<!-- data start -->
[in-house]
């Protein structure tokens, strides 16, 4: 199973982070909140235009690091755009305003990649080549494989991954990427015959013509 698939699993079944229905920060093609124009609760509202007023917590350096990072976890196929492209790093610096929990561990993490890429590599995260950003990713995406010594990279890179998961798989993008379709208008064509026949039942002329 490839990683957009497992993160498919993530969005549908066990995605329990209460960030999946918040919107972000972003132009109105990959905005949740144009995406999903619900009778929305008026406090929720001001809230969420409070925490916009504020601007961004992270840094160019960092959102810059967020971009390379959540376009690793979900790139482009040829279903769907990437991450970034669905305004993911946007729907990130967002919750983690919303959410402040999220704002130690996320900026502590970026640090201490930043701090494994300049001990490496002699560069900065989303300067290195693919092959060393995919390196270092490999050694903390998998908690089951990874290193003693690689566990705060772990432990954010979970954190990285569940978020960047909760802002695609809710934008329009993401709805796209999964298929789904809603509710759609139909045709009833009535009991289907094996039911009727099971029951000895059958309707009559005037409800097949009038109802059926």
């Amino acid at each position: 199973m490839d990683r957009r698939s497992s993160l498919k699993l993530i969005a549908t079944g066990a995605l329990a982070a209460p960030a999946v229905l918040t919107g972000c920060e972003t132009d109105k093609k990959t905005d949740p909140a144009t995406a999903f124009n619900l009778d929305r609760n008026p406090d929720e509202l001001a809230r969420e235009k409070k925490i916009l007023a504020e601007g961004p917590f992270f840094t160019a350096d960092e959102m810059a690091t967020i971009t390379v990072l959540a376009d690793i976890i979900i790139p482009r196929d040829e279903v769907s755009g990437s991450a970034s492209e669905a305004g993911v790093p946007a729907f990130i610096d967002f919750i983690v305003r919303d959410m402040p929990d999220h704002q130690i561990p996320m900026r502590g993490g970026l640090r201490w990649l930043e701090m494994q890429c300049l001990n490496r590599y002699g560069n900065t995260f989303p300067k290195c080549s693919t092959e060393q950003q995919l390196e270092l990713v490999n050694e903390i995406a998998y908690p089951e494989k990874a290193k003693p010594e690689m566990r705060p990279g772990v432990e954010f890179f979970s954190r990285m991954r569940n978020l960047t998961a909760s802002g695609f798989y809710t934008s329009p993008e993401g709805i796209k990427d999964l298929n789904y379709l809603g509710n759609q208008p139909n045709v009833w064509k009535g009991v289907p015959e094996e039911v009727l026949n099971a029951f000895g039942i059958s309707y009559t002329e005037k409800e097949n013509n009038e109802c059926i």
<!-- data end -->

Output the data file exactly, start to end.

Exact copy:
[in-house]
């Protein structure tokens, strides 16, 4: 199973982070909140235009690091755009305003990649080549494989991954990427015959013509 698939699993079944229905920060093609124009609760509202007023917590350096990072976890196929492209790093610096929990561990993490890429590599995260950003990713995406010594990279890179998961798989993008379709208008064509026949039942002329 490839990683957009497992993160498919993530969005549908066990995605329990209460960030999946918040919107972000972003132009109105990959905005949740144009995406999903619900009778929305008026406090929720001001809230969420409070925490916009504020601007961004992270840094160019960092959102810059967020971009390379959540376009690793979900790139482009040829279903769907990437991450970034669905305004993911946007729907990130967002919750983690919303959410402040999220704002130690996320900026502590970026640090201490930043701090494994300049001990490496002699560069900065989303300067290195693919092959060393995919390196270092490999050694903390998998908690089951990874290193003693690689566990705060772990432990954010979970954190990285569940978020960047909760802002695609809710934008329009993401709805796209999964298929789904809603509710759609139909045709009833009535009991289907094996039911009727099971029951000895059958309707009559005037409800097949009038109802059926």
């Amino acid at each position: 199973m490839d990683r957009r698939s497992s993160l498919k699993l993530i969005a549908t079944g066990a995605l329990a982070a209460p960030a999946v229905l918040t919107g972000c920060e972003t132009d109105k093609k990959t905005d949740p909140a144009t995406a999903f124009n619900l009778d929305r609760n008026p406090d929720e509202l001001a809230r969420e235009k409070k925490i916009l007023a504020e601007g961004p917590f992270f840094t160019a350096d960092e959102m810059a690091t967020i971009t390379v990072l959540a376009d690793i976890i979900i790139p482009r196929d040829e279903v769907s755009g990437s991450a970034s492209e669905a305004g993911v790093p946007a729907f990130i610096d967002f919750i983690v305003r919303d959410m402040p929990d999220h704002q130690i561990p996320m900026r502590g993490g970026l640090r201490w990649l930043e701090m494994q890429c300049l001990n490496r590599y002699g560069n900065t995260f989303p300067k290195c080549s693919t092959e060393q950003q995919l390196e270092l990713v490999n050694e903390i995406a998998y908690p089951e494989k990874a290193k003693p010594e690689m566990r705060p990279g772990v432990e954010f890179f979970s954190r990285m991954r569940n978020l960047t998961a909760s802002g695609f798989y809710t934008s329009p993008e993401g709805i796209k990427d999964l298929n789904y379709l809603g509710n759609q208008p139909n045709v009833w064509k009535g009991v289907p015959e094996e039911v009727l026949n099971a029951f000895g039942i059958s309707y009559t002329e005037k409800e097949n013509n009038e109802c059926i």